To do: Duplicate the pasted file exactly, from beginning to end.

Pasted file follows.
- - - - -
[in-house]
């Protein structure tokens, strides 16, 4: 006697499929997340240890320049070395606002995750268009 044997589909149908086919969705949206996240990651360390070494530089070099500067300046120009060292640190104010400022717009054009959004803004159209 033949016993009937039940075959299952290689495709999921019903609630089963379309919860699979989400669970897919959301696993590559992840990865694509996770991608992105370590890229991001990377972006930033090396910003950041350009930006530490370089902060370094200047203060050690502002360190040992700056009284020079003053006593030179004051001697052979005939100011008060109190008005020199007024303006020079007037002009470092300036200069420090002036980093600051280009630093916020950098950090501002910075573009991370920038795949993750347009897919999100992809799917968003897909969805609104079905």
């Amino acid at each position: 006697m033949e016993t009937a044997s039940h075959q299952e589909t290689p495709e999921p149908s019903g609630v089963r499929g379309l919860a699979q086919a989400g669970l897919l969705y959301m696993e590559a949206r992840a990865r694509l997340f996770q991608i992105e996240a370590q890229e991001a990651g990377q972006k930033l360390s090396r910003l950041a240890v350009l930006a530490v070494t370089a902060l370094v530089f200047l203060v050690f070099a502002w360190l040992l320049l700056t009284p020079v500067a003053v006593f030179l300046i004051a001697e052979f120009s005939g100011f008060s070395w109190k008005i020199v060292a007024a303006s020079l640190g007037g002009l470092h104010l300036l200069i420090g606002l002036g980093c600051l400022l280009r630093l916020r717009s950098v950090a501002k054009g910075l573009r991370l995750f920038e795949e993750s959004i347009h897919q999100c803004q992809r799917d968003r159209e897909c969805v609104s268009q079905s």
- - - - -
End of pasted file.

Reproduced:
[in-house]
């Protein structure tokens, strides 16, 4: 006697499929997340240890320049070395606002995750268009 044997589909149908086919969705949206996240990651360390070494530089070099500067300046120009060292640190104010400022717009054009959004803004159209 033949016993009937039940075959299952290689495709999921019903609630089963379309919860699979989400669970897919959301696993590559992840990865694509996770991608992105370590890229991001990377972006930033090396910003950041350009930006530490370089902060370094200047203060050690502002360190040992700056009284020079003053006593030179004051001697052979005939100011008060109190008005020199007024303006020079007037002009470092300036200069420090002036980093600051280009630093916020950098950090501002910075573009991370920038795949993750347009897919999100992809799917968003897909969805609104079905």
């Amino acid at each position: 006697m033949e016993t009937a044997s039940h075959q299952e589909t290689p495709e999921p149908s019903g609630v089963r499929g379309l919860a699979q086919a989400g669970l897919l969705y959301m696993e590559a949206r992840a990865r694509l997340f996770q991608i992105e996240a370590q890229e991001a990651g990377q972006k930033l360390s090396r910003l950041a240890v350009l930006a530490v070494t370089a902060l370094v530089f200047l203060v050690f070099a502002w360190l040992l320049l700056t009284p020079v500067a003053v006593f030179l300046i004051a001697e052979f120009s005939g100011f008060s070395w109190k008005i020199v060292a007024a303006s020079l640190g007037g002009l470092h104010l300036l200069i420090g606002l002036g980093c600051l400022l280009r630093l916020r717009s950098v950090a501002k054009g910075l573009r991370l995750f920038e795949e993750s959004i347009h897919q999100c803004q992809r799917d968003r159209e897909c969805v609104s268009q079905s």